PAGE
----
The great violinist Joshua Bell, a one-time child prodigy, and now an internationally acclaimed virtuoso, agreed to give a recital in a Washington DC subway station during the morning rush hour. The proviso was that nobody would know about his appearance before-hand; he would be completely incognito.

Bell was 39 years old, tall and mop-haired, and showed up as pretty much every other non-descript street musician in jeans, long-sleeved T-shirt, and a Washington Nationals baseball cap. He removed his violin from the case and left it open at his feet, seeding it with a few dollars and change. He stood next to a trashcan, under an arcade at the L’Enfant Plaza Metro station (the heart of federal bureaucracy), and faced his audience.

Over the next 43 minutes, he proceeded to play six classical compositions that are among the most difficult and evocative violin pieces ever written. During that time, 1,097 people passed by; how many stopped what they were doing to hang around longer than one minute? Seven people. Twenty-seven people gave him some money, which totaled $32.17, most of them dropping it on the run. 1,090 people passed by without even turning to look. This boggles my mind, but it doesn’t really surprise me.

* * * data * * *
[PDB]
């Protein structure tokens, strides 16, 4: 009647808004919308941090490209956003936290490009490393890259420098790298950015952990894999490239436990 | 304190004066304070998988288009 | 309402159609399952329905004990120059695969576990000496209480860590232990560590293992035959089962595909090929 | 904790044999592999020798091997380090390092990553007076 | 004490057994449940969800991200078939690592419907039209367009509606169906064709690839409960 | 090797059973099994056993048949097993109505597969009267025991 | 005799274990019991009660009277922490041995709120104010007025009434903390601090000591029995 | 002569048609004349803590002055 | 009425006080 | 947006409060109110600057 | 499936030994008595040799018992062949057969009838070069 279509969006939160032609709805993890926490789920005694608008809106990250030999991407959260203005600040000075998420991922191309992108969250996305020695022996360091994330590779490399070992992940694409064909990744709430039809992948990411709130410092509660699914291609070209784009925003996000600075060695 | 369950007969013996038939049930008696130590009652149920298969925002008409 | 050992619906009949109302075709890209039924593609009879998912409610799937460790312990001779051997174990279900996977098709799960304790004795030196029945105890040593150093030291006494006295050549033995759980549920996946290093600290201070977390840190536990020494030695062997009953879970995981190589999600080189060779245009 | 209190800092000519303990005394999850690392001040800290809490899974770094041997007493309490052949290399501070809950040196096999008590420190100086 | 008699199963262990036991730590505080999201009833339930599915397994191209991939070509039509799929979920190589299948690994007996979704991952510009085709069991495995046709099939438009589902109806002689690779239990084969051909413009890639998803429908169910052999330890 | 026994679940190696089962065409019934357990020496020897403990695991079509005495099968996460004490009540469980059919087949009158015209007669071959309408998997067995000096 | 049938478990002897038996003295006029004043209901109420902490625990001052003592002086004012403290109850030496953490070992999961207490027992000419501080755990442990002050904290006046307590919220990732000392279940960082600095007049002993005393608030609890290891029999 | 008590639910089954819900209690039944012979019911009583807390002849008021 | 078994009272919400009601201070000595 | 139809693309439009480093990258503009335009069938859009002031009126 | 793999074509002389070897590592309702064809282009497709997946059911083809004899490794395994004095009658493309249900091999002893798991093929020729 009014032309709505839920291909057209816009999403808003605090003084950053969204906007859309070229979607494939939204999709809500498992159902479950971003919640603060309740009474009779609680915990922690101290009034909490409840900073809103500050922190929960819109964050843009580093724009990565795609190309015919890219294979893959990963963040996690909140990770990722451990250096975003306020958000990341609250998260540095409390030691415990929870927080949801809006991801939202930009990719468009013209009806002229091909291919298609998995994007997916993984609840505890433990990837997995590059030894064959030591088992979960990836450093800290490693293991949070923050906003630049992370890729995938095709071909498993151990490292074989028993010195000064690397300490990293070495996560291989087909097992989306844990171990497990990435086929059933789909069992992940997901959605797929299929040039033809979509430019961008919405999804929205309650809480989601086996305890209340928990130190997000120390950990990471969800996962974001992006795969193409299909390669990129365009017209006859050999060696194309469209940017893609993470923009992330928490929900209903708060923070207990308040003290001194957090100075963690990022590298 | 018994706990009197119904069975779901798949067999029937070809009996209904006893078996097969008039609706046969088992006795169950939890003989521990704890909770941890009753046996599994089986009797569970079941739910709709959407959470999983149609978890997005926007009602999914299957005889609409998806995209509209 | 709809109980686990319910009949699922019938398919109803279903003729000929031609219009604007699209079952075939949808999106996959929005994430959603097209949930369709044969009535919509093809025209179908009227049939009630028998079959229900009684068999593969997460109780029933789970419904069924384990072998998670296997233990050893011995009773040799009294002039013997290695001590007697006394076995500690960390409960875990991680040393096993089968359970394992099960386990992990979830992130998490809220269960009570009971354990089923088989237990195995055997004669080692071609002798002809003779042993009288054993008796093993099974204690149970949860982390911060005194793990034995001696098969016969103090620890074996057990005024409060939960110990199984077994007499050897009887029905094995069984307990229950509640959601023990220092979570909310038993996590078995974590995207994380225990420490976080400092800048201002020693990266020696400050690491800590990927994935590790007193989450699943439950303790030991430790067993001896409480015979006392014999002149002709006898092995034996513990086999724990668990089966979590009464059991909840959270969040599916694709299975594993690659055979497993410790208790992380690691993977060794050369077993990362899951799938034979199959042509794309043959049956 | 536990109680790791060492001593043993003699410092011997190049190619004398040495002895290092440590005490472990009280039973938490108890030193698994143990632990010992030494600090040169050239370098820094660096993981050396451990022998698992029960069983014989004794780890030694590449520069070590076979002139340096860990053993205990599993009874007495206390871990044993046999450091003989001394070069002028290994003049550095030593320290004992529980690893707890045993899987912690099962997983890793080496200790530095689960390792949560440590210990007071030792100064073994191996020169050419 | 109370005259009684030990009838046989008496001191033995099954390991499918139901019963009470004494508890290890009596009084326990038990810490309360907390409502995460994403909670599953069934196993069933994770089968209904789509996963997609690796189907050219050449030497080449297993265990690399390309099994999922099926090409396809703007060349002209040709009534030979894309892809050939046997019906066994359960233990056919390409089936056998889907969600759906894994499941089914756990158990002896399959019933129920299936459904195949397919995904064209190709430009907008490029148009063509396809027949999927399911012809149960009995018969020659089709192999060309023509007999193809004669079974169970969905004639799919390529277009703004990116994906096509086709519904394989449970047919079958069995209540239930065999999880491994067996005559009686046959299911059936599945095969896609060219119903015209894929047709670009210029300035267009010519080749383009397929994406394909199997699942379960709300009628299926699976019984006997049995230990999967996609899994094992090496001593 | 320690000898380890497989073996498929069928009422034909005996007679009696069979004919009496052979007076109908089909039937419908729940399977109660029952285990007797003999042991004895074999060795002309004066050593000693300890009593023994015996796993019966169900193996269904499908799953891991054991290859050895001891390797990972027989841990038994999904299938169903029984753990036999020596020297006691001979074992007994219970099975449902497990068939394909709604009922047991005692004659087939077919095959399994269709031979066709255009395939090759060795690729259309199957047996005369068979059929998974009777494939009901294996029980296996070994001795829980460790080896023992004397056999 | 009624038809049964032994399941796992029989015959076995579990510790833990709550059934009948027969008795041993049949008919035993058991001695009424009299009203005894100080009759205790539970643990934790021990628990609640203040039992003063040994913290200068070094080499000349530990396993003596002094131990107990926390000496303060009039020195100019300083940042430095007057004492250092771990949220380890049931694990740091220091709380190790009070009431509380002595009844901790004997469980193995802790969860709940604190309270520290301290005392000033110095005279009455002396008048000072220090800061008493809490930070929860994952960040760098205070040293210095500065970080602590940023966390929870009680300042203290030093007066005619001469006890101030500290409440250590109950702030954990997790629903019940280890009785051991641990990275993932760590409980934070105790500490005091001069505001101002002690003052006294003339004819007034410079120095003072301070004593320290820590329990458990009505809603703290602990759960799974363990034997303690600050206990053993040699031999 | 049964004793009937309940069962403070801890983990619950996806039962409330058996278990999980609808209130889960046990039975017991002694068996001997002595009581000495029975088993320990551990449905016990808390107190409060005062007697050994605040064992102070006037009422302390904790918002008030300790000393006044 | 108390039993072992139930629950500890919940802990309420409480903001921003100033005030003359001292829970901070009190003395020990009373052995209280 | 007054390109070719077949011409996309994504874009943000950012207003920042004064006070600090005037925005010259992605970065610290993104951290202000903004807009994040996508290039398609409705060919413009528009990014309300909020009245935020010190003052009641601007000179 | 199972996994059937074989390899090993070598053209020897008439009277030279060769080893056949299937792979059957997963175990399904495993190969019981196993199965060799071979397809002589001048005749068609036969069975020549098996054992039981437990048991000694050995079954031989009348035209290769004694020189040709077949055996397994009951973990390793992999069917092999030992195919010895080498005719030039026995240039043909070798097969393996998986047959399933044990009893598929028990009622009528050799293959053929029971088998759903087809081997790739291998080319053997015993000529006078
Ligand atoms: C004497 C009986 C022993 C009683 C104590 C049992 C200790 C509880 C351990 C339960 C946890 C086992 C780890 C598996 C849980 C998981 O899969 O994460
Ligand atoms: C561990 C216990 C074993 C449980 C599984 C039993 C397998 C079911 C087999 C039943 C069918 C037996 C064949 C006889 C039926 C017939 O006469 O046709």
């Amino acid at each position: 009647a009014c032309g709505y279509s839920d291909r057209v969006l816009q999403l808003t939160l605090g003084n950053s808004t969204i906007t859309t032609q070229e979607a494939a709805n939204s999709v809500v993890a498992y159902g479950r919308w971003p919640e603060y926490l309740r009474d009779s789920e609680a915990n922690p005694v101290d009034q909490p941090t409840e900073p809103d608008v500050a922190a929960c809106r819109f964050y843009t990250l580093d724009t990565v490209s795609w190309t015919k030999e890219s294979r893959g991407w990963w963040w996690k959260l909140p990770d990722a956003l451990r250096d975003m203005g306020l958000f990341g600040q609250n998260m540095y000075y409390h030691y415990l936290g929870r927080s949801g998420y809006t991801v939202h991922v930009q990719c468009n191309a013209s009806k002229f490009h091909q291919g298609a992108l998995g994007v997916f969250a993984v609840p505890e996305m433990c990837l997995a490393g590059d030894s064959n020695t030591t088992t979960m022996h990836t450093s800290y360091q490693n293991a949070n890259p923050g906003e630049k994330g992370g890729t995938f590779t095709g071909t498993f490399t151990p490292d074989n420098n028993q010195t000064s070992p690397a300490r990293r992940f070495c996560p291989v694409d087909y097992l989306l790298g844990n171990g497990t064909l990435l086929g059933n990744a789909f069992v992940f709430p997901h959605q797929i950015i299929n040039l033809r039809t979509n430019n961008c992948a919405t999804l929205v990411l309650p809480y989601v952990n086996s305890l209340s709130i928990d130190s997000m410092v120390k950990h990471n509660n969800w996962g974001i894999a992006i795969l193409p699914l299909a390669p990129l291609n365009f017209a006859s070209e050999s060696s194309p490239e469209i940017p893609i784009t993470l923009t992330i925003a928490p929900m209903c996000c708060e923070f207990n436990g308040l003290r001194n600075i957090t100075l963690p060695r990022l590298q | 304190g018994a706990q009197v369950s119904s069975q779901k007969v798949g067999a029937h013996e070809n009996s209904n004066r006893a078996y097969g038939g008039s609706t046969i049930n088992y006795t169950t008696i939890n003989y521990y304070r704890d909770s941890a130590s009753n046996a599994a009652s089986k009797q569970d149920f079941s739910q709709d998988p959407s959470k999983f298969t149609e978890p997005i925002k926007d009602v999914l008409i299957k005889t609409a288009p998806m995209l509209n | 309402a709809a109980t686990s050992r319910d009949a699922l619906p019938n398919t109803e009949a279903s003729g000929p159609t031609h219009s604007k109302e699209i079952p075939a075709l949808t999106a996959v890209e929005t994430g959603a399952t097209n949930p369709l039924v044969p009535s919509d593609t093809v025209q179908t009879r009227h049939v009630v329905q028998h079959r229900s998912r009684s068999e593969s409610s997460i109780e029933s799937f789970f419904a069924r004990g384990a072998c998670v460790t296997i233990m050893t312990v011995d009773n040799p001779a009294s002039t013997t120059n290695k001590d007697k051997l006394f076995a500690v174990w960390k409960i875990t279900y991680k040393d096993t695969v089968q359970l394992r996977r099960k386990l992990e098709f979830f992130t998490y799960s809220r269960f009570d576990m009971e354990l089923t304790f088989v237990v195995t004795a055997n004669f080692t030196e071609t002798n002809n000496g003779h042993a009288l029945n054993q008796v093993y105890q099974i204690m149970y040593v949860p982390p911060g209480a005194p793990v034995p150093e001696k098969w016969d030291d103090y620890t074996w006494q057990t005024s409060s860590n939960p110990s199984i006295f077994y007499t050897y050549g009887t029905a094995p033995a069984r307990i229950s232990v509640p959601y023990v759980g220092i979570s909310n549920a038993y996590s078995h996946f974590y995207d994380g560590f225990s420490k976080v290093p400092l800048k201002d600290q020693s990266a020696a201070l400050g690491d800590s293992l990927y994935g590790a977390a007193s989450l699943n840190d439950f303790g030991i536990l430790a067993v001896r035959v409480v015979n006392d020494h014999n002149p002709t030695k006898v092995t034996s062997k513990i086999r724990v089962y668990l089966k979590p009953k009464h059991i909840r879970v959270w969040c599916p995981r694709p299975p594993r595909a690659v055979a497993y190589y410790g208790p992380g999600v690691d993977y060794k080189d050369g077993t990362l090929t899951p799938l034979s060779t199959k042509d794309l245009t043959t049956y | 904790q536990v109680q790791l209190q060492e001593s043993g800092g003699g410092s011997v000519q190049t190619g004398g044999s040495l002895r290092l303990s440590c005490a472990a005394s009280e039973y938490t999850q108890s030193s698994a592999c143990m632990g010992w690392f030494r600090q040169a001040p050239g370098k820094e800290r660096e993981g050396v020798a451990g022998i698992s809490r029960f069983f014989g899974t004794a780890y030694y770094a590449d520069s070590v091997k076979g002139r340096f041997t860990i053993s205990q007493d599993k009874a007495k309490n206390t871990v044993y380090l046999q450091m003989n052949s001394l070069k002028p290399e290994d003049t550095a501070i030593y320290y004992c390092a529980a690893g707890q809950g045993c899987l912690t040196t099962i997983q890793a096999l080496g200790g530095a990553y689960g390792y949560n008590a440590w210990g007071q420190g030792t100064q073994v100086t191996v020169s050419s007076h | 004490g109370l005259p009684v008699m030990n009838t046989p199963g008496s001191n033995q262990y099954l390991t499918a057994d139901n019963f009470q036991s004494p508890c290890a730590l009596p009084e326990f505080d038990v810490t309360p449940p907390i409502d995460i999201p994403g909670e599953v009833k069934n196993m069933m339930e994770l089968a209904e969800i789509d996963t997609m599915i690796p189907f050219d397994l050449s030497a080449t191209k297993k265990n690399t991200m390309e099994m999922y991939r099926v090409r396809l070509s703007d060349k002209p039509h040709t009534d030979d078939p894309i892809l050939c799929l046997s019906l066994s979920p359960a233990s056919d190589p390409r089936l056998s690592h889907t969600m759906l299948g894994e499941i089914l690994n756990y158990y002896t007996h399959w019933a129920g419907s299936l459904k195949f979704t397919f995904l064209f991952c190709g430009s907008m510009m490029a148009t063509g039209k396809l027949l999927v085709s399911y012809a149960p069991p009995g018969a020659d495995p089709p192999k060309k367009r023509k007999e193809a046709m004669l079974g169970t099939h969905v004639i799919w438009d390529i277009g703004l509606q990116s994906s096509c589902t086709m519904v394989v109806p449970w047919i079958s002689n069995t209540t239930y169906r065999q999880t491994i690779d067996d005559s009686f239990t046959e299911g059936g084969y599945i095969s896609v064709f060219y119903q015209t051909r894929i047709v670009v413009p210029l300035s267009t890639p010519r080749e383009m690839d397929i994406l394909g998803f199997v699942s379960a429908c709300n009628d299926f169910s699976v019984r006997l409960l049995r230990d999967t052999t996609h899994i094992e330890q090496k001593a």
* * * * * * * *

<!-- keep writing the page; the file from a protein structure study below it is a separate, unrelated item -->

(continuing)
We are so focused on multitasking that every activity — from walking to exercising or reading — is accompanied by watching TV, listening to music, cell phone conversations or instant messaging. We are so inundated with stimulation that it’s hard to be in any moment or respond to anything spontaneous. In the case of Joshua Bell, there is also the preconception that no great violinist/musician/thespian is going to be playing the subway circuit. Finally there is a general contemporary attitude of “mind your own business” and “don’t get involved.” So instead of finding yourself by some stroke of magic in the right place at the right time, you can’t recognize it because you are someplace else.

It is said the Messiah will arrive at the gates of Jerusalem dressed like a beggar and that he will not be recognized because no one will stop to listen. Unless we step away from all our ordinary preoccupations, we will never appreciate the magic of the serendipitous moment when something awesome is made visible.

Take a break from what you think you have to do, and you may find that the best seat in the house is only four feet away. It could change your life.